Feb 15, 2021 rated it it was amazing
A great longer (80 pages) picture book to help older elementary students learn about the events leading up to the ratification of the 19th Amendment. It begins with the suffrage movement in Great Britain and goes through the first time that women can vote after the ratification of the 19th Amendment. It does not hide some of the racial discrimination that occurred within the movement. Along with eye-catching illustrations are photographs from the time period and other original sources. There is ...more
Happy Women's History Month!

This was a pretty short and sweet historical account aimed at younger readers. For me, it served as a good overview and timeline for the UK and US suffrage movements. The force-feeding of the women while imprisoned was included in this account, introducing some of the hardships and cruelty that can be faced when trying to create social change.

I really appreciated the inclusion of women of colour and how they were received by some of the White Suffragists and especial
Feb 21, 2021 rated it it was amazing
This is an absolutely stunning book about 2 prominent women in the suffragist movement and their history and contributions in fighting for women's rights. Not only did I love the storytelling in the book but I loved the combination of drawn illustrations and real photographs. I learned so much about Alice Paul and Lucy Burns that I never knew. While I don't necessarily agree with all of their methods, I was outraged at the injustices they were forced to endure. It is such a complete, well-writte ...more
Donna Schwartz
Sep 14, 2020 rated it it was amazing
This is a book for tweens, but I loved reading it myself.
It gives a condensed version of how women in England and the US fought for the right to vote.
I was familiar with some of the story having seen several movies on the topic, but once again racism reared its ugly head, as the black women were rejected when they asked to be a part of the demonstrations.
I think it's very important for young people to be aware of how hard people fought for the rights they may be taking for granted.
Nov 30, 2020 rated it really liked it
Lots of detail about Alice Paul, very little about Susan B Anthony. Leaves the impression that the latter had achieved virtually nothing and only the more militant tactics Paul imported from the Pankhursts in England won us the right to vote. But that is not argued, just implied. Now I’d like to read a book aimed at adults that would make such an argument. Don’t know how well kids would enjoy this book which is pretty rich in tactical detail
Cristine Williams
Jul 29, 2020 rated it really liked it
A well done history for young people of the women’s suffrage movement in America. The graphics were excellent. Also, glad that racial discrimination was discussed as black women who wished to join the Washington parade were being discriminated against. The Timeline of the Suffrage events in the the United States was very helpful.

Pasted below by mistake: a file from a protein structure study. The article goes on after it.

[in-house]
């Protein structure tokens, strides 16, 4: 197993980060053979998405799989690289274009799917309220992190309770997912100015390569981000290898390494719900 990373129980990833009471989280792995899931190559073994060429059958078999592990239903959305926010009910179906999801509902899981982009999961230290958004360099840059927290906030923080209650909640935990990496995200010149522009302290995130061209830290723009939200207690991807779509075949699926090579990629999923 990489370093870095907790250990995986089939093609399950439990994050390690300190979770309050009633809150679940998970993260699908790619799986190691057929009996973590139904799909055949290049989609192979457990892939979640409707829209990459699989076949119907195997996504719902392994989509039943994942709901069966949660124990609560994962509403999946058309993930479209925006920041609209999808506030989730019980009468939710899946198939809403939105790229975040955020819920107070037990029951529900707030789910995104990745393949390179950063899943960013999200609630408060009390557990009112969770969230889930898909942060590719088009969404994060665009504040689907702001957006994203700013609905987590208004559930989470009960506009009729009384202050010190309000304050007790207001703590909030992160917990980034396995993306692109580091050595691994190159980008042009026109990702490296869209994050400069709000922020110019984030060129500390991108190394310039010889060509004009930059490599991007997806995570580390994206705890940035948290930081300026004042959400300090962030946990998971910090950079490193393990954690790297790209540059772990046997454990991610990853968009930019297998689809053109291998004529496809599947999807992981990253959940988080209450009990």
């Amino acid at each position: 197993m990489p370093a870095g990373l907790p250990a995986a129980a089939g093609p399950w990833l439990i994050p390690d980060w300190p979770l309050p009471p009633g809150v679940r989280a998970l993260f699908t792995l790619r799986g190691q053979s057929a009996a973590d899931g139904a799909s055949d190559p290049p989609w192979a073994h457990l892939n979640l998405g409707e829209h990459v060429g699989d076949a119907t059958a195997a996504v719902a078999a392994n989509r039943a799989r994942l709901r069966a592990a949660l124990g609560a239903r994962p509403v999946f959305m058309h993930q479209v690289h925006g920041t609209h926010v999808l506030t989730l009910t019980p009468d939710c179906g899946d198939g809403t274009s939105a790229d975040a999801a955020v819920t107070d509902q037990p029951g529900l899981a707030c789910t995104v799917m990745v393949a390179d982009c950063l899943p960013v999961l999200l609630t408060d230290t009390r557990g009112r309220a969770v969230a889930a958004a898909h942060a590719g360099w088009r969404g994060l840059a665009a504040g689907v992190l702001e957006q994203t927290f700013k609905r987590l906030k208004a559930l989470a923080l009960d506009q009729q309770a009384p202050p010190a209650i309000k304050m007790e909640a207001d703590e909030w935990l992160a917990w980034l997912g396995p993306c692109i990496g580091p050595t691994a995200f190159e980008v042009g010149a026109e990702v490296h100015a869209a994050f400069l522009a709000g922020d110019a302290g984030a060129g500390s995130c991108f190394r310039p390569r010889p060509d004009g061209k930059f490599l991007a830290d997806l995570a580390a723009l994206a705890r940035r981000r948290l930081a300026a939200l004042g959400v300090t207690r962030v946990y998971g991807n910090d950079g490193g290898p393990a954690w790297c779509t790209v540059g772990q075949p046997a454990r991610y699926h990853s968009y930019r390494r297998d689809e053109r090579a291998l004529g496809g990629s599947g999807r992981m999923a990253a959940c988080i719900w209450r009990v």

Jan Lynch
Oct 13, 2020 rated it it was amazing
Shelves: history, children
This book is a delightful way to learn about Alice Paul, Lucy Stone, and the events leading up to the passage of the 19th Amendment, as well as an encouragement to take action about what is important. Concisely and engagingly narrated, colorfully illustrated, and quick to read. Silently appreciated over coffee, or cheerfully read aloud to children, highly recommended.
Oct 14, 2020 rated it really liked it
Bartoletti takes readers through the experiences of Alice Paul and Lucy Burns as they first joined the women's voting rights movement in Great Britain and then came back to the United States to fight for these rights here. The illustrations and photos show the energy and danger involved in fighting for what is right and just. ...more
Apr 06, 2021 rated it it was amazing
I loved everything about this book until I got to the very last page. I wish they had not included a picture and description of the women’s march in Washington from 2017. In my opinion, that took away from the purpose of the rest of the book. They should’ve just left it out. Other than that, this is a fantastic book, written in an interesting way, and with great artwork.
Tam Wallace
Aug 02, 2020 rated it it was amazing  ·  review of another edition
A wonderful book to tell the story of the fight for women's Democratic rights

This was a short children's book. But the pictures were wonderful and worked with the narrative. Not too difficult for young children to understand. A pleasant read.
Aug 14, 2020 rated it really liked it
4.25 stars
I love this book. I was interested in the subject matter but I also learned something new!
I love that is has illustrations and actual photographs. This is just a well written interesting book!
Sep 03, 2020 rated it really liked it
Shelves: history
This was a great overview of the last wing of the women’s suffrage movement. Loved the combination of illustrations and historical photos! Learned a lot I didn’t know, and appreciated that this book was both detailed and easy to follow.
Jun 25, 2020 rated it really liked it
I loved the incorporation or photographs with the illustrations.
Leonard Kim
Jul 03, 2020 rated it really liked it
The 4* rating is a “good book for kids” statement rather than a statement about literary merit.
Jul 05, 2020 rated it really liked it
Shelves: non-fiction
A well-written introduction to the suffragist’s fight for women to vote in the United States.
Aug 05, 2020 rated it really liked it
Should be required reading for all women and girls. Once Jenny is old enough, she will be sure to vote after reading what all these women did for us.
Aug 31, 2020 rated it really liked it
A mix of illustrations, photos, and news articles, sometimes all on the same page supplement the text. Back mater makes this a stand-out nonfiction title.
Sep 04, 2020 rated it it was amazing
Shelves: kids-nonfiction
Great use of primary source documents. Very interesting.
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Susan Campbell Bartoletti is an American writer of children's literature. She was born in Harrisburg, Pennsylvania, but eventually the family ended up in a small town in northeastern Pennsylvania. Susan started as an English teacher and inspired many students before deciding to pursue writing in earnest. She sold her first short story in 1989. Three years later in 1992 she published her first pict ...more